Giraffentorte: what is its secret?

Giraffentorte: what is its secret?

Culinary highlights – Shining white icing, with spots of chocolate: such is the Giraffentorte (giraffe cake) from Winterthur. Its filling is a mystery. It certainly contains chocolate, eggs, butter, salt and...more

Luxemburgerli: mousse kisses

Luxemburgerli: mousse kisses

Culinary highlights – Confectioners once travelled the world, which is how the...more

Zürcher Geschnetzeltes: a star

Zürcher...

Culinary highlights – It is one of the most famous of all Swiss...more

La raisinée: alchemy in a cauldron

La raisinée:...

Culinary highlights – Raisinée – also known as vin cuit –...more

Giraffentorte: what is its secret?

Giraffentorte: what is its secret? – Shining white icing, with spots of chocolate: such is the Giraffentorte (giraffe cake) from Winterthur. Its filling is a mystery. It certainly contains chocolate, eggs, butter, salt and sugar, as well as almond and hazelnut – and some brandy, for sure. But until now, the giraffe's secret has never been fully revealed. Investigating it, however, is a guaranteed treat…

Giraffentorte: what is its secret?

Luxemburgerli: mousse kisses

Culinary highlights – Confectioners once travelled the world, which is how the Luxemburgerli made by Confiserie Sprüngli in Zürich came about: one of the staff brought the basic recipe back from Luxembourg in 1957. At first these filled macaroons were called "baisers de mousse", but clients were embarrassed to order mousse kisses – so they asked for the "little Luxembourg" biscuits instead. And ever since, Luxemburgerli have enjoyed cult status.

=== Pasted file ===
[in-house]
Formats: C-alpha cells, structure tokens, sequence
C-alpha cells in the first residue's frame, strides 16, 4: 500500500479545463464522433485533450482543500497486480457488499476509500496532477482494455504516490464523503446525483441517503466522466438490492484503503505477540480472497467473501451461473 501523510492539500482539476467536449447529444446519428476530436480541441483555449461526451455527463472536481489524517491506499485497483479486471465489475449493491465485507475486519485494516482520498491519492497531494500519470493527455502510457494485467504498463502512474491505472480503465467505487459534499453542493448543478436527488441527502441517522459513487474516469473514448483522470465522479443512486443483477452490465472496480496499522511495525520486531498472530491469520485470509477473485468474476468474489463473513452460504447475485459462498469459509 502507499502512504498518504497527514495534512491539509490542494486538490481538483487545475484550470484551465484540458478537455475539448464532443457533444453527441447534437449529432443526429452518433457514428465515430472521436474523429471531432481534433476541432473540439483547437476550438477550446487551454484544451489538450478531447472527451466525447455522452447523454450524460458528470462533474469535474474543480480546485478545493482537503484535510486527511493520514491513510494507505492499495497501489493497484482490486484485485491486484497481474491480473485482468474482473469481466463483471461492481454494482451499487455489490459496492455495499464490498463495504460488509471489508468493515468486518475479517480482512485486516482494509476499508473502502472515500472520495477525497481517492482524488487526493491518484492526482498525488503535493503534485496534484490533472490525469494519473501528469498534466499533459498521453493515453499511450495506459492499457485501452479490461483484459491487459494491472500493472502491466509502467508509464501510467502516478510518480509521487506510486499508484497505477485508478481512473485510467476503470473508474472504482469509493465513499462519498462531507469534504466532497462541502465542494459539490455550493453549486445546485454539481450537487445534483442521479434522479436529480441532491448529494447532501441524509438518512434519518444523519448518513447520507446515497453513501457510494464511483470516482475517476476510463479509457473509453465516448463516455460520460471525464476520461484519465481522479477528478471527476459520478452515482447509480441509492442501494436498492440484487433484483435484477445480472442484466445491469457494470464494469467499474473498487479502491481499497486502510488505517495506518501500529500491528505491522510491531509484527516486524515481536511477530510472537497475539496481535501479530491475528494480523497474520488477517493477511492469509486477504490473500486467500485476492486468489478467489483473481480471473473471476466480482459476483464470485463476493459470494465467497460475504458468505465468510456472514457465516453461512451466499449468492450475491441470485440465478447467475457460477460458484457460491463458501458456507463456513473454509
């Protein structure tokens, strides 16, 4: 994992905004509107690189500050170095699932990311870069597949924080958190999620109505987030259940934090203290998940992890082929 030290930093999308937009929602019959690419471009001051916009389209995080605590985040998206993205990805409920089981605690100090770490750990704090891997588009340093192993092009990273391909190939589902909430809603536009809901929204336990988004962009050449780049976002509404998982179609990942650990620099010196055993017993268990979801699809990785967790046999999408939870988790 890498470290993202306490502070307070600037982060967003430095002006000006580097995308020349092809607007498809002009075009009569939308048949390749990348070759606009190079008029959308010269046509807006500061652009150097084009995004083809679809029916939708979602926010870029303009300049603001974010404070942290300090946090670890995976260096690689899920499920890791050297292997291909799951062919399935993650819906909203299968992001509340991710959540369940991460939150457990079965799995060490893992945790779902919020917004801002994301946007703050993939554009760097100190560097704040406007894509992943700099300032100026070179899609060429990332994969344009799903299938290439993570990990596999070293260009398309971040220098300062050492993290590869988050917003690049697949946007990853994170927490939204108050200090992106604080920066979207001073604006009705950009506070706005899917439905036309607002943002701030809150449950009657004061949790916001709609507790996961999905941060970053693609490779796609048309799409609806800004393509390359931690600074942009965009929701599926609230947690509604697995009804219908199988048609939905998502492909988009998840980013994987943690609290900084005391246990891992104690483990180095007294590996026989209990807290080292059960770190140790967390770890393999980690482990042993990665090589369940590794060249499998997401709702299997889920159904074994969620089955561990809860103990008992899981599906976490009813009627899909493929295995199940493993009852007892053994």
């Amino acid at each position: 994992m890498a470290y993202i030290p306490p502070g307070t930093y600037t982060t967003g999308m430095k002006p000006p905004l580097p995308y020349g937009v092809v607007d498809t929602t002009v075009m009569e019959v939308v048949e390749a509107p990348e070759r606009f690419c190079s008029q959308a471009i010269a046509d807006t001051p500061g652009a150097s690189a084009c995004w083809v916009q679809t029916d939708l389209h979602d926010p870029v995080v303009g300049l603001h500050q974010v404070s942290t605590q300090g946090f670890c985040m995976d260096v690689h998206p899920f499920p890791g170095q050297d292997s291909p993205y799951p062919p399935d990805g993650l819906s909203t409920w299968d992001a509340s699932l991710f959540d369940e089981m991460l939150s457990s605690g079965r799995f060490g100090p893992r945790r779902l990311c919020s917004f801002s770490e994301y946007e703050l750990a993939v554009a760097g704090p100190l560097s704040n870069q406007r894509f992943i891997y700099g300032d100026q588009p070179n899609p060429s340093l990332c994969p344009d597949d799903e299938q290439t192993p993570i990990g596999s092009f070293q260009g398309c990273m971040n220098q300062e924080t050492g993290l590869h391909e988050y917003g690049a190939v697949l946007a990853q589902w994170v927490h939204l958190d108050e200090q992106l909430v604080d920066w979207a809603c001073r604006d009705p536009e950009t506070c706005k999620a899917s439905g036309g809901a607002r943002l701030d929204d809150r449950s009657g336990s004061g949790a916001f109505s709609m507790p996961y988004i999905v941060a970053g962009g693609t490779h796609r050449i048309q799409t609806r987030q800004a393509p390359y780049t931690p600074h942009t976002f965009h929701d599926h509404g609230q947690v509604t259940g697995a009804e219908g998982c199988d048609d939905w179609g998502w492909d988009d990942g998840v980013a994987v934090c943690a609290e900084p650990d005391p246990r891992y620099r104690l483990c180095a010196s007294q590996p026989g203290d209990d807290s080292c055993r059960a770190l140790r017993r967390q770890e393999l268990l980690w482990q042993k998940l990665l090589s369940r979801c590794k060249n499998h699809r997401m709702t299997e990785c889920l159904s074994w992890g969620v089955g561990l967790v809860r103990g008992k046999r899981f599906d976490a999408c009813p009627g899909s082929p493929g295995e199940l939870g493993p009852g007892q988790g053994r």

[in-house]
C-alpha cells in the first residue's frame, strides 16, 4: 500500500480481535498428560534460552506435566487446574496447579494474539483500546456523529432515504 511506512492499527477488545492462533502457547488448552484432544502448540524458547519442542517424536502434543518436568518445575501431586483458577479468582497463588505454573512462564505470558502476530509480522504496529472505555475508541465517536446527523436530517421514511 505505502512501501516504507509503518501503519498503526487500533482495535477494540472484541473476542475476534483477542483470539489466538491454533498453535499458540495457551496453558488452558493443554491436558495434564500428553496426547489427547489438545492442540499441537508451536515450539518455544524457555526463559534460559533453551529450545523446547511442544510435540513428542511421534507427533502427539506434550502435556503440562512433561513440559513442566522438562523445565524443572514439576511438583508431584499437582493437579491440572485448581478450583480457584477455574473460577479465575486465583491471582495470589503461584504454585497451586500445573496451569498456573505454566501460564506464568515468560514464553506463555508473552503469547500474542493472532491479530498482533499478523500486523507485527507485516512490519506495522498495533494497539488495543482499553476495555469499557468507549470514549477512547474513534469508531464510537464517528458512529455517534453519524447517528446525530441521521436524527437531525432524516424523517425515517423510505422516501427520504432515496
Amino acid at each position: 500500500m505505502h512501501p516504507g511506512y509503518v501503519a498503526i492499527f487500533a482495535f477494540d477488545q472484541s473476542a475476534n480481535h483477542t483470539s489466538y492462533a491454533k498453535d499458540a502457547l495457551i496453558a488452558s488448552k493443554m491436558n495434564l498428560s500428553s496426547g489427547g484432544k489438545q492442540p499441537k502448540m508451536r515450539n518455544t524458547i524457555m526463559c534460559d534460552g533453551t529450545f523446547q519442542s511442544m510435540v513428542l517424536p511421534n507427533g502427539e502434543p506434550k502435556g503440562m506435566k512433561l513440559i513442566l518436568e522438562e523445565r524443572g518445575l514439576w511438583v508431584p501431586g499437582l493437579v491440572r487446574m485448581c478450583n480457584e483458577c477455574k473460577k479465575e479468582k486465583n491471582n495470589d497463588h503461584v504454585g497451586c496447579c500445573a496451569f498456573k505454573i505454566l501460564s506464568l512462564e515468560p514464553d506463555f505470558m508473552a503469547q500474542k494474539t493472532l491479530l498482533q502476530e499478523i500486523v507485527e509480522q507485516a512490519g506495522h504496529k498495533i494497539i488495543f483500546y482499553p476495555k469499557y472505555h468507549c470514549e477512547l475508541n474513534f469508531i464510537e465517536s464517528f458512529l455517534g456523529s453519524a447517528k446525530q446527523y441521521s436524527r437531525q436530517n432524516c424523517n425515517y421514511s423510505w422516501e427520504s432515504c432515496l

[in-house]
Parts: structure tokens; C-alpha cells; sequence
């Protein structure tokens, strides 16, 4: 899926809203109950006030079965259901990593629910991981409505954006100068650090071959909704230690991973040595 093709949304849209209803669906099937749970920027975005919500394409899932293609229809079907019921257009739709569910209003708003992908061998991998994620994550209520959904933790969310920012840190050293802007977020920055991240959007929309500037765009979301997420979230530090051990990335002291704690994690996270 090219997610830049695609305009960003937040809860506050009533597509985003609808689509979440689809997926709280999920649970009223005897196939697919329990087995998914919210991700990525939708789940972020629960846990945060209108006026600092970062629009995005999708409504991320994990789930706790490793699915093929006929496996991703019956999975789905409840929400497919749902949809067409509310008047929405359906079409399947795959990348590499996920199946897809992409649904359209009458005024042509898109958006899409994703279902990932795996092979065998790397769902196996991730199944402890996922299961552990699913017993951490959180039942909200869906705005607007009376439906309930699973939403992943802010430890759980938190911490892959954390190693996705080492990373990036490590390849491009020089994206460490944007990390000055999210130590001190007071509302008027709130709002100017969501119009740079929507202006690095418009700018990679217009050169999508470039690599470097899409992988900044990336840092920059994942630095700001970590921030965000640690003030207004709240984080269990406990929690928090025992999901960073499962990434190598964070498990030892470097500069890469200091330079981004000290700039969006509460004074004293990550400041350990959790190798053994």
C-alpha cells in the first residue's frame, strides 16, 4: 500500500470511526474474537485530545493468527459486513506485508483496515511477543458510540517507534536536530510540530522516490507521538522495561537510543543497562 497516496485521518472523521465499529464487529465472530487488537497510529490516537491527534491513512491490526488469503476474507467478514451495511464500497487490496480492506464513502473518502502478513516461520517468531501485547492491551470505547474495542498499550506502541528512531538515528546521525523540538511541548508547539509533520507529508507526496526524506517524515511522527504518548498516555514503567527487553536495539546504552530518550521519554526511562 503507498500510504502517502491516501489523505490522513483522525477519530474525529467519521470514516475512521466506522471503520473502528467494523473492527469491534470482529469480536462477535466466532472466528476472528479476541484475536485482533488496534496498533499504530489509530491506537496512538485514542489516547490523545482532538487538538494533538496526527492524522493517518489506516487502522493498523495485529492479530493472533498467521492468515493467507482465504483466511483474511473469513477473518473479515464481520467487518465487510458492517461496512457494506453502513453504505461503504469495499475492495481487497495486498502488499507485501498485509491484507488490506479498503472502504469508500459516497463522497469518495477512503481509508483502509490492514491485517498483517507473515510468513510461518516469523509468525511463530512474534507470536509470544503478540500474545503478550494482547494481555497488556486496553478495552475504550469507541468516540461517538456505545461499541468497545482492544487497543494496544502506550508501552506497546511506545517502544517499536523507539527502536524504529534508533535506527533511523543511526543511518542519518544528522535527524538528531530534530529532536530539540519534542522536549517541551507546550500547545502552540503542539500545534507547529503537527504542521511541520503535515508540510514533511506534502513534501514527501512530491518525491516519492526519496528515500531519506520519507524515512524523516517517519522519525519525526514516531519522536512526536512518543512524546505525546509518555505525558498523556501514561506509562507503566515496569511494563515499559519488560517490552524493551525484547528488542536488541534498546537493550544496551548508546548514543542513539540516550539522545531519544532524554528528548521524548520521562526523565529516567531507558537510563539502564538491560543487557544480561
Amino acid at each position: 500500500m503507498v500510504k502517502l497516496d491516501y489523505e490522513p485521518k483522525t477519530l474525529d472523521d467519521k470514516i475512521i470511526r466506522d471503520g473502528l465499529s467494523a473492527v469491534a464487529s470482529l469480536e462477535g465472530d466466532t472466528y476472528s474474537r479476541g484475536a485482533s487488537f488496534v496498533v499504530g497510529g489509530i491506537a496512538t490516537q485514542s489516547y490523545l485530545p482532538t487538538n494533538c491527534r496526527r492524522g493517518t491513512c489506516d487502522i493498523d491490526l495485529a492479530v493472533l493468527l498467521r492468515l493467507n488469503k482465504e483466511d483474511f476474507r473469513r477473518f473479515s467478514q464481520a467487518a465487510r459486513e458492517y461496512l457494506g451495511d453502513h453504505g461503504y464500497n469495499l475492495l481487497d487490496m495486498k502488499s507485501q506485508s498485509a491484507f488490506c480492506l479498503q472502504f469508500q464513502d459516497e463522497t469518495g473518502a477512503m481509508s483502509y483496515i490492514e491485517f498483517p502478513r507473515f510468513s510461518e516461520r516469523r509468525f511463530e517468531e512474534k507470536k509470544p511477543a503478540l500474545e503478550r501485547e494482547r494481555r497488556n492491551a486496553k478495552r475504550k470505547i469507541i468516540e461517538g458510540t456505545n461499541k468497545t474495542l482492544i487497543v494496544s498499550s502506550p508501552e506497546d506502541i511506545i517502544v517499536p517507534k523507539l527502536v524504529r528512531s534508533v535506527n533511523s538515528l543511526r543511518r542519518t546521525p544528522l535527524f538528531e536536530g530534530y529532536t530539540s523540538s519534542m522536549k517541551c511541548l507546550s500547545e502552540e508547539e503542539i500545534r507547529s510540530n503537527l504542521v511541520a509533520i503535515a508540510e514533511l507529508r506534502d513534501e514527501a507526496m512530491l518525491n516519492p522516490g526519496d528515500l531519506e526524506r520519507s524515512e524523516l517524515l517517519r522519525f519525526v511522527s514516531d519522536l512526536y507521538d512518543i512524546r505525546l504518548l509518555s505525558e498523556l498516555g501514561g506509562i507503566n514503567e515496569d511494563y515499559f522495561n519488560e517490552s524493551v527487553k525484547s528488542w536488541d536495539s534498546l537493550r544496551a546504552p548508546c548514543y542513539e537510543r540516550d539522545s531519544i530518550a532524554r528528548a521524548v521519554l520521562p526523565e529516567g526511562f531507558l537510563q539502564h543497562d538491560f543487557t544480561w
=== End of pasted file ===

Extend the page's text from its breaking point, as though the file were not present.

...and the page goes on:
Luxemburgerli: mousse kisses

Zürcher Geschnetzeltes: a star

Culinary highlights – It is one of the most famous of all Swiss creations, seen on menus from Anchorage to Tokyo: Zürcher Geschnetzeltes, the classic dish of sliced veal in a fine cream sauce. While indubitably from Zürich, it only appeared in a recipe book for the first time in 1941; however, it was probably being eaten in the 18th century by guild members – prepared, back then, with kidneys too. Today, the dish appears in its most refined form at many Zürich restaurants, accompanied by crispy Rösti: shredded, home-fried potatoes.

Zürcher Geschnetzeltes: a star

La raisinée: alchemy in a cauldron

Culinary highlights – Raisinée – also known as vin cuit – is age-old culinary alchemy. For night after night in autumn, pear or apple juice is boiled down in large cauldrons over an open wood fire. The thickened juice was once a sugar substitute; now it is served with vanilla ice cream, meringues and crêpes, and forms the filling for exquisite cakes, such as the famous gâteau raisinée.

La raisinée: alchemy in a cauldron